What’s the Science Behind Red Light Therapy?

Over the last decade, research has increased the understanding of how red light works and its potential applications in treating disease and improving quality of life. Imagine a treatment modality that is not invasive, like surgery, can be used for multiple medical applications, and does not need to be taken in a pill or as an injection. This potential promise has made red light therapy increasingly popular in recent years.

What is red light therapy?

The discovery of red light therapy (RLT) was accidental. Dr. Endre Mester, a Hungarian physician, had been trying to test a low-level laser light in treating tumors in rats and observed improved wound healing and hair growth in the region where he had used the laser.

Red light therapy, historically referred to as low-level laser therapy or low-level light therapy (LLLT), is a type of photobiomodulation (PBM) therapy. Photobiomodulation is the concept of using light energy to change how a cell functions.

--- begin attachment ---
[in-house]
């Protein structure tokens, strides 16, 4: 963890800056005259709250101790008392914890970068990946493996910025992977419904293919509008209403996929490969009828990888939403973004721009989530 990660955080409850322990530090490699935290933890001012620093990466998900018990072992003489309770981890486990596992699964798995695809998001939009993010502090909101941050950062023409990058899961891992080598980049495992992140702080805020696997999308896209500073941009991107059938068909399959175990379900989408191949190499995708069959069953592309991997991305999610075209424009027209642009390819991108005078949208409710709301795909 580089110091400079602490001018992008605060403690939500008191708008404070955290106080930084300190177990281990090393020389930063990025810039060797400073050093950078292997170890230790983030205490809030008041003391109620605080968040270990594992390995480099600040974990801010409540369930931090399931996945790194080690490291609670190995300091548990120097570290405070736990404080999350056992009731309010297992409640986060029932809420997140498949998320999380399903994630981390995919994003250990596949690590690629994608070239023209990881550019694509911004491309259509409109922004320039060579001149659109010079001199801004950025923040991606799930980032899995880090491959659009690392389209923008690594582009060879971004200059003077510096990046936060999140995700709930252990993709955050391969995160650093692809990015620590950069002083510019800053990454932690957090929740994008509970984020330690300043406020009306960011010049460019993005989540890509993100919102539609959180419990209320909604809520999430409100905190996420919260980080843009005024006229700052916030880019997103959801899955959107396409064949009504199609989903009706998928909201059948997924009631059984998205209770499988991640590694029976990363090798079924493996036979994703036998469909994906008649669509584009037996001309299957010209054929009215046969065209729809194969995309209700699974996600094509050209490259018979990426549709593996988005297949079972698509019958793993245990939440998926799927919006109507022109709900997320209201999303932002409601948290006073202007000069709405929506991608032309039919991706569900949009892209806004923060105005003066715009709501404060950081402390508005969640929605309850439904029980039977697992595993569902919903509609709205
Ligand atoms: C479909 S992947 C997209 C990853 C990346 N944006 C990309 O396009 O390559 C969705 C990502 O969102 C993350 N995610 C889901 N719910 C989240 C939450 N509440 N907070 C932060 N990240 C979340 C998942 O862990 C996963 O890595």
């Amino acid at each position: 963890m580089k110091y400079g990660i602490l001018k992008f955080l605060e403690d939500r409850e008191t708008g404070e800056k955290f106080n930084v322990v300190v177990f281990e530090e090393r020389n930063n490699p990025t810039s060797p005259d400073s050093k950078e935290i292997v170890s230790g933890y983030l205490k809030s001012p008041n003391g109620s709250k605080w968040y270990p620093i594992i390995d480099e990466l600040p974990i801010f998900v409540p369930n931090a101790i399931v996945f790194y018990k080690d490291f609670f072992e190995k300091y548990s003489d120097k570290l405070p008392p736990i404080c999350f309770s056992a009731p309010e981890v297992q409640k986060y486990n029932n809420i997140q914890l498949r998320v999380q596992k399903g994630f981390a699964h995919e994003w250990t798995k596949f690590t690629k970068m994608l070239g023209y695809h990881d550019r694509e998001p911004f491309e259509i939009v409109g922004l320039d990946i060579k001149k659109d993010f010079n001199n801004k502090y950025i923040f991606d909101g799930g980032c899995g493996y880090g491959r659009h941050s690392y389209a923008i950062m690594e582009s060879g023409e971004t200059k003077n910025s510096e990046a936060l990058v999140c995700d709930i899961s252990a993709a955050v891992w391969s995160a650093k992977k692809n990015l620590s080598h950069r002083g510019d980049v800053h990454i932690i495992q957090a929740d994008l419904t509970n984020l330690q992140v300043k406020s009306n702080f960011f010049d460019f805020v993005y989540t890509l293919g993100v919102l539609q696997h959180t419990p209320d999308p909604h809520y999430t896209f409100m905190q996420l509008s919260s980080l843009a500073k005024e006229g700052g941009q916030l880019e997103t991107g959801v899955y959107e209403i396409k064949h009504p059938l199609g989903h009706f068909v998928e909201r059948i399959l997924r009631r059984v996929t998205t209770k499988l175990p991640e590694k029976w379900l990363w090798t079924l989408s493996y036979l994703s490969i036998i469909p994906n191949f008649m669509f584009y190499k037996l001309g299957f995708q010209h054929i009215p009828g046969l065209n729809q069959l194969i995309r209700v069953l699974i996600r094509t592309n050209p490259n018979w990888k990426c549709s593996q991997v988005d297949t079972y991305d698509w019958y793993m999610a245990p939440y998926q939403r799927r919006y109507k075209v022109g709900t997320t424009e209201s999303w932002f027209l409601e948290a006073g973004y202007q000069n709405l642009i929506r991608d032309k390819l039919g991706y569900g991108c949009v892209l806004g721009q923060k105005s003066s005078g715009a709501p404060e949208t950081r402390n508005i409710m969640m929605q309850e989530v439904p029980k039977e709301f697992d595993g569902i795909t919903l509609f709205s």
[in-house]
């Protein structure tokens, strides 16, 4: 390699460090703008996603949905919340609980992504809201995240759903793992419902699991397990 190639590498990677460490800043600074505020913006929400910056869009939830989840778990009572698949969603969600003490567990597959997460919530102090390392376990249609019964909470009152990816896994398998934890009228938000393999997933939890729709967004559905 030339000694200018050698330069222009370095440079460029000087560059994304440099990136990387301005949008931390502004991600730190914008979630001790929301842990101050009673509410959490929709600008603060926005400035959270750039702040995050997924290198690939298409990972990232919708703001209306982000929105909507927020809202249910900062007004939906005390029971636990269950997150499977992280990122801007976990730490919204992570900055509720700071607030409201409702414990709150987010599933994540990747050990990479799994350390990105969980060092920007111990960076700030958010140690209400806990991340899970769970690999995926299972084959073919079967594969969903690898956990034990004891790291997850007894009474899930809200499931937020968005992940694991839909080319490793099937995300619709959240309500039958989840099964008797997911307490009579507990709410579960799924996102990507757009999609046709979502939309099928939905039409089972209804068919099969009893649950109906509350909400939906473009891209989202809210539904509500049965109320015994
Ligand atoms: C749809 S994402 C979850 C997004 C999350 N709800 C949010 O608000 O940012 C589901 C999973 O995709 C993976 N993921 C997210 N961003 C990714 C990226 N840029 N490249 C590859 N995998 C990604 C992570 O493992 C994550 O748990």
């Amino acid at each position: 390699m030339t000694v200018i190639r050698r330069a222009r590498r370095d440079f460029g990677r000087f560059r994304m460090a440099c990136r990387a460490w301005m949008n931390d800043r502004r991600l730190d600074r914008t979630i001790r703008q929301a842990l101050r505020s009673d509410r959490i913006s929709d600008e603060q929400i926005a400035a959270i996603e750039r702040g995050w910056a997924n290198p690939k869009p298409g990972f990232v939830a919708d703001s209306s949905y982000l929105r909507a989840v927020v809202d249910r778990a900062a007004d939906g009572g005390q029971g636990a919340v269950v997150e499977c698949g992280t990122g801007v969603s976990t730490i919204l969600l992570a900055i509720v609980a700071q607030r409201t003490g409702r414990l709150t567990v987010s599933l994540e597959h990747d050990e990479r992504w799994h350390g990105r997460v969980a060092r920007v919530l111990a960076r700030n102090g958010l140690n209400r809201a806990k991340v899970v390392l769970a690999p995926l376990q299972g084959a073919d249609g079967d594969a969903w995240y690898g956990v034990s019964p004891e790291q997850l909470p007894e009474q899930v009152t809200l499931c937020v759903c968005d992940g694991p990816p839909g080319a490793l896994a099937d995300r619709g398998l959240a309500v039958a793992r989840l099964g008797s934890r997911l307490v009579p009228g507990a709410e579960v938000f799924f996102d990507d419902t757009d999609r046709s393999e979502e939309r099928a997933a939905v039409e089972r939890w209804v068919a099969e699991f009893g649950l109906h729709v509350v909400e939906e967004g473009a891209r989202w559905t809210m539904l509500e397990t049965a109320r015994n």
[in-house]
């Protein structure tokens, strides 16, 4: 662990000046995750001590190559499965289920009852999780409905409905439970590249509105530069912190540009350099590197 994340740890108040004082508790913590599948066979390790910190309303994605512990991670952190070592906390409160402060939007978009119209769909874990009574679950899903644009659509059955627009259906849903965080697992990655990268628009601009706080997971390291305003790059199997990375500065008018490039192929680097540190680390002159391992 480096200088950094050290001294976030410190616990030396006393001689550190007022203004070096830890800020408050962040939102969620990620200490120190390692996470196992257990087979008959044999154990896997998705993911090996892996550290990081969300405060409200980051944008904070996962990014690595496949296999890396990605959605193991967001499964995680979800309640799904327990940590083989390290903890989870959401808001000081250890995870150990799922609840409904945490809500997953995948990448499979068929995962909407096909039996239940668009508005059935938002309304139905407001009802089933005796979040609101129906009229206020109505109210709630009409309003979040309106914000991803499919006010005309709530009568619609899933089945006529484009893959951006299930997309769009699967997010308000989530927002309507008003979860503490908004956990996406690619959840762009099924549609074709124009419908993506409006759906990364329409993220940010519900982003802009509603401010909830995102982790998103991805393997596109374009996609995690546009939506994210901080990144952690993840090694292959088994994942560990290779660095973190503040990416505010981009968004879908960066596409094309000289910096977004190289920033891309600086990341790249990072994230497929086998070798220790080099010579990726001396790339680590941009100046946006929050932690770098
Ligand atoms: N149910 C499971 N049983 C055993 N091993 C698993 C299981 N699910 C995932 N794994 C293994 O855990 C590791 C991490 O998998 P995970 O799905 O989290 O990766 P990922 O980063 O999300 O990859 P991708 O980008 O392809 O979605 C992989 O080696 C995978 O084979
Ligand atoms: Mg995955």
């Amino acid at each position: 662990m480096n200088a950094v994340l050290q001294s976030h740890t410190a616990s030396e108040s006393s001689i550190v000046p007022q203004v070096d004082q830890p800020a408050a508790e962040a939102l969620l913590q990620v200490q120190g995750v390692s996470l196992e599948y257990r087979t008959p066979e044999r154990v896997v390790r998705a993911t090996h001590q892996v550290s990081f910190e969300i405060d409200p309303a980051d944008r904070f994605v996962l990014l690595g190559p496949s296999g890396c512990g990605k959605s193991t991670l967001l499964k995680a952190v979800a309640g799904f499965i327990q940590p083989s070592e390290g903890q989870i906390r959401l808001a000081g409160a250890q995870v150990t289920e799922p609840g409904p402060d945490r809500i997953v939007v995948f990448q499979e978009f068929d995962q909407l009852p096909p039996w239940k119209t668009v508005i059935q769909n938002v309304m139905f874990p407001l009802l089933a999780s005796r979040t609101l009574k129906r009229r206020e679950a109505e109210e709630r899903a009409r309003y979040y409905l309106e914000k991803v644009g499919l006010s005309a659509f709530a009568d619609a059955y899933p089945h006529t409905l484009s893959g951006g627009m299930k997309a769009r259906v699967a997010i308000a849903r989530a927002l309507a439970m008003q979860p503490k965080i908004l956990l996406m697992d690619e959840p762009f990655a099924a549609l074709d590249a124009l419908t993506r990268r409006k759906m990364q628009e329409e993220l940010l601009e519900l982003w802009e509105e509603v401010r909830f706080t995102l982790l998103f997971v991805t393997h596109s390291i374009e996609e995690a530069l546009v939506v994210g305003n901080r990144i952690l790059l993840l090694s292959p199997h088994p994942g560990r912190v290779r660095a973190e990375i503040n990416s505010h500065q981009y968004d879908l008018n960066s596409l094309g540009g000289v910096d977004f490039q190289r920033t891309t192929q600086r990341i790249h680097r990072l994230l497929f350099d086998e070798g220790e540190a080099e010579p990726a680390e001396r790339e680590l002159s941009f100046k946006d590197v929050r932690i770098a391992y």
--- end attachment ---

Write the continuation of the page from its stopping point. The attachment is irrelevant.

Light particles (photons) travel in waves and are described based on the wavelength, frequency of the waves, and the energy they carry. As the frequency decreases, the length of the waves increases, and the energy decreases. Red light has the lowest energy level and longest wavelength within visible light on the electromagnetic spectrum. Lower on the spectrum is infrared radiation, which is not visible to the human eye. The infrared spectrum can be divided into near, middle, and far infrared light. Studies have shown that skin penetration by light increases with an increase in wavelength. Due to this, red light therapy often includes a mix of red light (620–750 nm) and near-infrared light (760–1,400 nm) wavelengths.

While red light therapy started as a laser, the development and subsequent use of light-emitting diodes (LEDs) has made it more affordable and accessible.

How does red light therapy work?

While more research is needed to understand precisely how red light therapy works for specific conditions, lab studies on the effect of red light on cells have demonstrated some mechanisms on how it may improve cell and tissue function.